Tweed Mayor Barry Longland at Ukli before the coal seam gas rally.
Tweed Mayor Barry Longland at Ukli before the coal seam gas rally. Ron Goodman

Hundreds protest against CSG

ABOUT 170 people joined a protest against coal seam gas mining at the Uki Markets yesterday.

Campaigner Eddie Roberts told the gathered crowd of locals and visitors that the coal seam gas industry was representative of some big businesses being "willing to pollute our world to make money for themselves".

He said the local protest was a small part of a national campaign and urged individuals at the rally to do small things every day to continue the fight against coal seam gas mining.

Mr Roberts told the crowd that the idea that renewable energy could not be used for mainstream baseload power supply was wrong.

"Whenever they say you can't run society on renewables it's just another furphy," he said.

He urged participants at the rally to sign the petitions available.

Mr Roberts told the Daily News that the community was coming together to make their voices heard.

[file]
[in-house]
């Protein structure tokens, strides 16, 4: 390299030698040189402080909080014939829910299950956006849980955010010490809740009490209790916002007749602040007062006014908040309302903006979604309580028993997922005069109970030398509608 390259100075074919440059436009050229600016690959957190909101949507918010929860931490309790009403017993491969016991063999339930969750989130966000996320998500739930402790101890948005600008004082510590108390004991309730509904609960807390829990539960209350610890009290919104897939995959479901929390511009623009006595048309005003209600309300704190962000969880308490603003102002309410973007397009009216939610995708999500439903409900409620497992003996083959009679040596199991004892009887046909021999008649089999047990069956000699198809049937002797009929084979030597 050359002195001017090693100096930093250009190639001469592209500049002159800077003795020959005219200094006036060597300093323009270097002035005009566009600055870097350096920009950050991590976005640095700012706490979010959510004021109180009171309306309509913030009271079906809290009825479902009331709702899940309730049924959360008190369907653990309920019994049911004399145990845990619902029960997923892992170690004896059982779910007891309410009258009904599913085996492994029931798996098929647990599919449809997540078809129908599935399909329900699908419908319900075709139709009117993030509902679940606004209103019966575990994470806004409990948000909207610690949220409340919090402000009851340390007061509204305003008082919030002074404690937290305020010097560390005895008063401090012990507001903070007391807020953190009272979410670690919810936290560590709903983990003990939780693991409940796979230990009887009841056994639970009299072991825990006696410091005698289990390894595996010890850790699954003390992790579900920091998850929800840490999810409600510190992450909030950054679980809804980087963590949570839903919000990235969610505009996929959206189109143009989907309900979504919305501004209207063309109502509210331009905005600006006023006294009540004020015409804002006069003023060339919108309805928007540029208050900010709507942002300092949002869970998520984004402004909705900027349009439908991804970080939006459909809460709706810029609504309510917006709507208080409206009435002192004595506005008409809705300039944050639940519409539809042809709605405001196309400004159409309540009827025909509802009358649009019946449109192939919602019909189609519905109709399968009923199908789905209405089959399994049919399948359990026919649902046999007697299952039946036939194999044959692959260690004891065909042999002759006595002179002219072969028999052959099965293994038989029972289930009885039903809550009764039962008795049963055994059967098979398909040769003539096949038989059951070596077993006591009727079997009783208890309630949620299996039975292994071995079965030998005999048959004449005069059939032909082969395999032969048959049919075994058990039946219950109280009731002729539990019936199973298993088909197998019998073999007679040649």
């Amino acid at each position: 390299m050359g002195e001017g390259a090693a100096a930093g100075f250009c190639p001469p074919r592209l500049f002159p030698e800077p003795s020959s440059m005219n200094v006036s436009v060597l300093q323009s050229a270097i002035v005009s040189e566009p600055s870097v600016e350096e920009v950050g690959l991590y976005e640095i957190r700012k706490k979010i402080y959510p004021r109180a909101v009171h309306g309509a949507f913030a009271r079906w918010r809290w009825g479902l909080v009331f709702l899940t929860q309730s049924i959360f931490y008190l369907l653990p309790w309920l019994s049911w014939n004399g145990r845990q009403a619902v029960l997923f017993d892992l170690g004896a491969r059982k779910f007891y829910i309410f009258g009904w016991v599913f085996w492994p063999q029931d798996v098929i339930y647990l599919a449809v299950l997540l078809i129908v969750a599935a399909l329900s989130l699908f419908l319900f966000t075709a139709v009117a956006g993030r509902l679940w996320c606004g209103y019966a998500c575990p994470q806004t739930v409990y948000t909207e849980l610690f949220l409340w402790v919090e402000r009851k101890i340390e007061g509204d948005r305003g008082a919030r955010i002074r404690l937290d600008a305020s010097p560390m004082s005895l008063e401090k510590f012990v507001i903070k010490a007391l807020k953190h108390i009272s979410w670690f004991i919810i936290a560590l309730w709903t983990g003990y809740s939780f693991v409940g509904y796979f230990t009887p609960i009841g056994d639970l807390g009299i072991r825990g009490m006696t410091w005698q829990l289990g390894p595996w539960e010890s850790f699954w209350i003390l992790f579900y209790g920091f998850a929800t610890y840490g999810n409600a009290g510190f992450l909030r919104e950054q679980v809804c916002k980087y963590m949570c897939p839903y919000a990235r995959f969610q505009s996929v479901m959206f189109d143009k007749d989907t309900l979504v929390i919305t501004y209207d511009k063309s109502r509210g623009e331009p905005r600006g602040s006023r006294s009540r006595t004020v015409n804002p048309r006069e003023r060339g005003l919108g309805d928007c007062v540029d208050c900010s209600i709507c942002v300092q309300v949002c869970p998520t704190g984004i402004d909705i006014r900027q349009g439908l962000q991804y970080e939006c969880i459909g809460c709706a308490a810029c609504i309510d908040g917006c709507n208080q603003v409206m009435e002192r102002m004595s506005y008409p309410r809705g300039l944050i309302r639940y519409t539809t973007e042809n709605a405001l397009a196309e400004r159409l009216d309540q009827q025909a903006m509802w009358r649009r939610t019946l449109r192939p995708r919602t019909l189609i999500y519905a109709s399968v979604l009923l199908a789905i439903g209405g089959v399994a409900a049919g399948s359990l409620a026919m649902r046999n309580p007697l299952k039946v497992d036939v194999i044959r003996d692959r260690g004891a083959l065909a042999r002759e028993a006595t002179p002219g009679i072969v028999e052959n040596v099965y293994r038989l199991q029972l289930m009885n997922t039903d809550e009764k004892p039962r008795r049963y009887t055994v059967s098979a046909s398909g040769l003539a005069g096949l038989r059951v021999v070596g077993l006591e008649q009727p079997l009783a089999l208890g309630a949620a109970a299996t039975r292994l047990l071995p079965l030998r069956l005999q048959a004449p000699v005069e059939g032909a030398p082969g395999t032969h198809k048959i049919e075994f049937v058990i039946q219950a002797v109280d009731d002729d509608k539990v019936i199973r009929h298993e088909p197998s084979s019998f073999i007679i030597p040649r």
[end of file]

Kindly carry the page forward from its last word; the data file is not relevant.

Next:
"I'm quite buoyed by the actions and commitment that people are putting towards this," he said.

"This is a watershed issue."

Mr Roberts said the threat of coal seam gas mining was present in Tweed Shire but was an international issue.

"This thing is going on all around the world and it's our turn now to be fighting it."

Speaking at Uki before heading to the Murwillumbah protest, Tweed mayor Barry Longland said there was a united community effort underway to protect the environment for future generations.

"The members of our council are unanimous in their opposition to this," Councillor Longland said.

He said the issue had brought diverse elements of the community together behind one cause, with green campaigners and farmers both fighting to protect land and water supplies for the future.

Organiser Carolyn Rifello said the Uki protest was linked to a major coal seam gas protest event in Sydney yesterday with an identical Uki protest banner used at both.

 



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